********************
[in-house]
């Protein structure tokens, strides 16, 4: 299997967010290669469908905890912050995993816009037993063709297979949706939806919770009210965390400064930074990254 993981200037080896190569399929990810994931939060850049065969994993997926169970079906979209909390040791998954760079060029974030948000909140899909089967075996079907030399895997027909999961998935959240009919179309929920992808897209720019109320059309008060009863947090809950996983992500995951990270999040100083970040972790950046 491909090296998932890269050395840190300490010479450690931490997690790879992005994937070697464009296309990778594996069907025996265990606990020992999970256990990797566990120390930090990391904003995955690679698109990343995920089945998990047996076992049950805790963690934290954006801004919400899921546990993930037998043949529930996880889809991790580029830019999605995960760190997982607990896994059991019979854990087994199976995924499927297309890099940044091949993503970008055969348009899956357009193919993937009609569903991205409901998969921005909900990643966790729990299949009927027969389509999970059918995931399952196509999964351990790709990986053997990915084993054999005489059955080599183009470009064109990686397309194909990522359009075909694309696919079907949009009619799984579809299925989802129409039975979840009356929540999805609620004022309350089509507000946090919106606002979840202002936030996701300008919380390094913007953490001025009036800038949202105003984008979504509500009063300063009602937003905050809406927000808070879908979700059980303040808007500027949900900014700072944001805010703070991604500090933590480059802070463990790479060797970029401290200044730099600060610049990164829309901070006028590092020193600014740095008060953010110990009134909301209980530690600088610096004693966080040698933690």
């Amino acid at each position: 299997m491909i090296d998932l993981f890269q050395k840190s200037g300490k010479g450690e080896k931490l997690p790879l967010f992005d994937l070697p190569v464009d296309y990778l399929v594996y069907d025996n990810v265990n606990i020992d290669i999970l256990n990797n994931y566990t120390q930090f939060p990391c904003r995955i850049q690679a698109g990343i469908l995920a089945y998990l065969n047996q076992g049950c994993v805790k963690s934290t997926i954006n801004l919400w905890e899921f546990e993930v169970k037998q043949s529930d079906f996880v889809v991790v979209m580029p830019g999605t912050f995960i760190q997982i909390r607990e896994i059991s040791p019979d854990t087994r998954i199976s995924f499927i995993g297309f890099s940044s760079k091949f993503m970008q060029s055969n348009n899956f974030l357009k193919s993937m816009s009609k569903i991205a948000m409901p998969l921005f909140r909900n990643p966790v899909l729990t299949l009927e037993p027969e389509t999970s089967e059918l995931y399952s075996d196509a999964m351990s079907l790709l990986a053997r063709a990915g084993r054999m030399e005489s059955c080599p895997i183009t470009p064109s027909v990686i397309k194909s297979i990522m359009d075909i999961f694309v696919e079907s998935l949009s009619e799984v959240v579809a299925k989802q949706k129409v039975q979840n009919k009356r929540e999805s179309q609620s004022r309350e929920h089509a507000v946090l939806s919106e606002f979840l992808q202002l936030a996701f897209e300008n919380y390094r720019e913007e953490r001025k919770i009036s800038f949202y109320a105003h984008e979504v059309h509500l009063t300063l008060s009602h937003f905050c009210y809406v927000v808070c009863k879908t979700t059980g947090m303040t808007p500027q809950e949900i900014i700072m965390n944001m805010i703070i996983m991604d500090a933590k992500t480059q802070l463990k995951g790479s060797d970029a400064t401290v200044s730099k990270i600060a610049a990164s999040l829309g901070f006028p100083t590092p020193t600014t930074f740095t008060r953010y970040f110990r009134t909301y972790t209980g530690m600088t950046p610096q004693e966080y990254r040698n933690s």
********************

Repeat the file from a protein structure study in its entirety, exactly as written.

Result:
[in-house]
């Protein structure tokens, strides 16, 4: 299997967010290669469908905890912050995993816009037993063709297979949706939806919770009210965390400064930074990254 993981200037080896190569399929990810994931939060850049065969994993997926169970079906979209909390040791998954760079060029974030948000909140899909089967075996079907030399895997027909999961998935959240009919179309929920992808897209720019109320059309008060009863947090809950996983992500995951990270999040100083970040972790950046 491909090296998932890269050395840190300490010479450690931490997690790879992005994937070697464009296309990778594996069907025996265990606990020992999970256990990797566990120390930090990391904003995955690679698109990343995920089945998990047996076992049950805790963690934290954006801004919400899921546990993930037998043949529930996880889809991790580029830019999605995960760190997982607990896994059991019979854990087994199976995924499927297309890099940044091949993503970008055969348009899956357009193919993937009609569903991205409901998969921005909900990643966790729990299949009927027969389509999970059918995931399952196509999964351990790709990986053997990915084993054999005489059955080599183009470009064109990686397309194909990522359009075909694309696919079907949009009619799984579809299925989802129409039975979840009356929540999805609620004022309350089509507000946090919106606002979840202002936030996701300008919380390094913007953490001025009036800038949202105003984008979504509500009063300063009602937003905050809406927000808070879908979700059980303040808007500027949900900014700072944001805010703070991604500090933590480059802070463990790479060797970029401290200044730099600060610049990164829309901070006028590092020193600014740095008060953010110990009134909301209980530690600088610096004693966080040698933690």
């Amino acid at each position: 299997m491909i090296d998932l993981f890269q050395k840190s200037g300490k010479g450690e080896k931490l997690p790879l967010f992005d994937l070697p190569v464009d296309y990778l399929v594996y069907d025996n990810v265990n606990i020992d290669i999970l256990n990797n994931y566990t120390q930090f939060p990391c904003r995955i850049q690679a698109g990343i469908l995920a089945y998990l065969n047996q076992g049950c994993v805790k963690s934290t997926i954006n801004l919400w905890e899921f546990e993930v169970k037998q043949s529930d079906f996880v889809v991790v979209m580029p830019g999605t912050f995960i760190q997982i909390r607990e896994i059991s040791p019979d854990t087994r998954i199976s995924f499927i995993g297309f890099s940044s760079k091949f993503m970008q060029s055969n348009n899956f974030l357009k193919s993937m816009s009609k569903i991205a948000m409901p998969l921005f909140r909900n990643p966790v899909l729990t299949l009927e037993p027969e389509t999970s089967e059918l995931y399952s075996d196509a999964m351990s079907l790709l990986a053997r063709a990915g084993r054999m030399e005489s059955c080599p895997i183009t470009p064109s027909v990686i397309k194909s297979i990522m359009d075909i999961f694309v696919e079907s998935l949009s009619e799984v959240v579809a299925k989802q949706k129409v039975q979840n009919k009356r929540e999805s179309q609620s004022r309350e929920h089509a507000v946090l939806s919106e606002f979840l992808q202002l936030a996701f897209e300008n919380y390094r720019e913007e953490r001025k919770i009036s800038f949202y109320a105003h984008e979504v059309h509500l009063t300063l008060s009602h937003f905050c009210y809406v927000v808070c009863k879908t979700t059980g947090m303040t808007p500027q809950e949900i900014i700072m965390n944001m805010i703070i996983m991604d500090a933590k992500t480059q802070l463990k995951g790479s060797d970029a400064t401290v200044s730099k990270i600060a610049a990164s999040l829309g901070f006028p100083t590092p020193t600014t930074f740095t008060r953010y970040f110990r009134t909301y972790t209980g530690m600088t950046p610096q004693e966080y990254r040698n933690s």